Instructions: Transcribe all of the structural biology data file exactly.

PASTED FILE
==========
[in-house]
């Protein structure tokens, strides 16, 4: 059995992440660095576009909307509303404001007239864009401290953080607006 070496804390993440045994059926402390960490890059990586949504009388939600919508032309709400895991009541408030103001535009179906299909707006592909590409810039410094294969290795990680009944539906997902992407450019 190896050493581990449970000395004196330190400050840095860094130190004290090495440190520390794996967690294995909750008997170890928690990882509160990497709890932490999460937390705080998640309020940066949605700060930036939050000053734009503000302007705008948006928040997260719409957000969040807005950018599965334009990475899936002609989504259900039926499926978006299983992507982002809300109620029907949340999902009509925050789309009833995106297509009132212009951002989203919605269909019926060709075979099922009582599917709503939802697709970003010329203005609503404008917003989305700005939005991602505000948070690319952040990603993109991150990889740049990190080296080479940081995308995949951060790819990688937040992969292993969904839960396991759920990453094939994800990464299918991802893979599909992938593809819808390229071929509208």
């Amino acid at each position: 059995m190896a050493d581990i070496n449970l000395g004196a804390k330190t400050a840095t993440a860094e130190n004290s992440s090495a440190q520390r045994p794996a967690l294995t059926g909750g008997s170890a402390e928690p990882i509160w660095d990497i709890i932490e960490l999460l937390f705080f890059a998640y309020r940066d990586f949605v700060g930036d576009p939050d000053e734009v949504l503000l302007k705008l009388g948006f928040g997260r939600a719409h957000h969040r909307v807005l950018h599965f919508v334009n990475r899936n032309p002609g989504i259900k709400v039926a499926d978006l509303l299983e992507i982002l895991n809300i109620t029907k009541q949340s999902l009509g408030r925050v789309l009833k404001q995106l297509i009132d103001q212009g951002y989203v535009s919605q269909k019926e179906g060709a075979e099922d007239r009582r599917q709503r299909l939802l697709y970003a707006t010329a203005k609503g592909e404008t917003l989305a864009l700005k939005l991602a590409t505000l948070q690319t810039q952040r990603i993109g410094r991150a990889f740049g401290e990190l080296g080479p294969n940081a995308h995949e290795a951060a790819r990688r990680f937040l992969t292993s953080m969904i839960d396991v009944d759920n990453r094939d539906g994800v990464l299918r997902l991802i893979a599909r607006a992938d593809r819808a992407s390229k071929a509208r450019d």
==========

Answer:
[in-house]
């Protein structure tokens, strides 16, 4: 059995992440660095576009909307509303404001007239864009401290953080607006 070496804390993440045994059926402390960490890059990586949504009388939600919508032309709400895991009541408030103001535009179906299909707006592909590409810039410094294969290795990680009944539906997902992407450019 190896050493581990449970000395004196330190400050840095860094130190004290090495440190520390794996967690294995909750008997170890928690990882509160990497709890932490999460937390705080998640309020940066949605700060930036939050000053734009503000302007705008948006928040997260719409957000969040807005950018599965334009990475899936002609989504259900039926499926978006299983992507982002809300109620029907949340999902009509925050789309009833995106297509009132212009951002989203919605269909019926060709075979099922009582599917709503939802697709970003010329203005609503404008917003989305700005939005991602505000948070690319952040990603993109991150990889740049990190080296080479940081995308995949951060790819990688937040992969292993969904839960396991759920990453094939994800990464299918991802893979599909992938593809819808390229071929509208």
């Amino acid at each position: 059995m190896a050493d581990i070496n449970l000395g004196a804390k330190t400050a840095t993440a860094e130190n004290s992440s090495a440190q520390r045994p794996a967690l294995t059926g909750g008997s170890a402390e928690p990882i509160w660095d990497i709890i932490e960490l999460l937390f705080f890059a998640y309020r940066d990586f949605v700060g930036d576009p939050d000053e734009v949504l503000l302007k705008l009388g948006f928040g997260r939600a719409h957000h969040r909307v807005l950018h599965f919508v334009n990475r899936n032309p002609g989504i259900k709400v039926a499926d978006l509303l299983e992507i982002l895991n809300i109620t029907k009541q949340s999902l009509g408030r925050v789309l009833k404001q995106l297509i009132d103001q212009g951002y989203v535009s919605q269909k019926e179906g060709a075979e099922d007239r009582r599917q709503r299909l939802l697709y970003a707006t010329a203005k609503g592909e404008t917003l989305a864009l700005k939005l991602a590409t505000l948070q690319t810039q952040r990603i993109g410094r991150a990889f740049g401290e990190l080296g080479p294969n940081a995308h995949e290795a951060a790819r990688r990680f937040l992969t292993s953080m969904i839960d396991v009944d759920n990453r094939d539906g994800v990464l299918r997902l991802i893979a599909r607006a992938d593809r819808a992407s390229k071929a509208r450019d």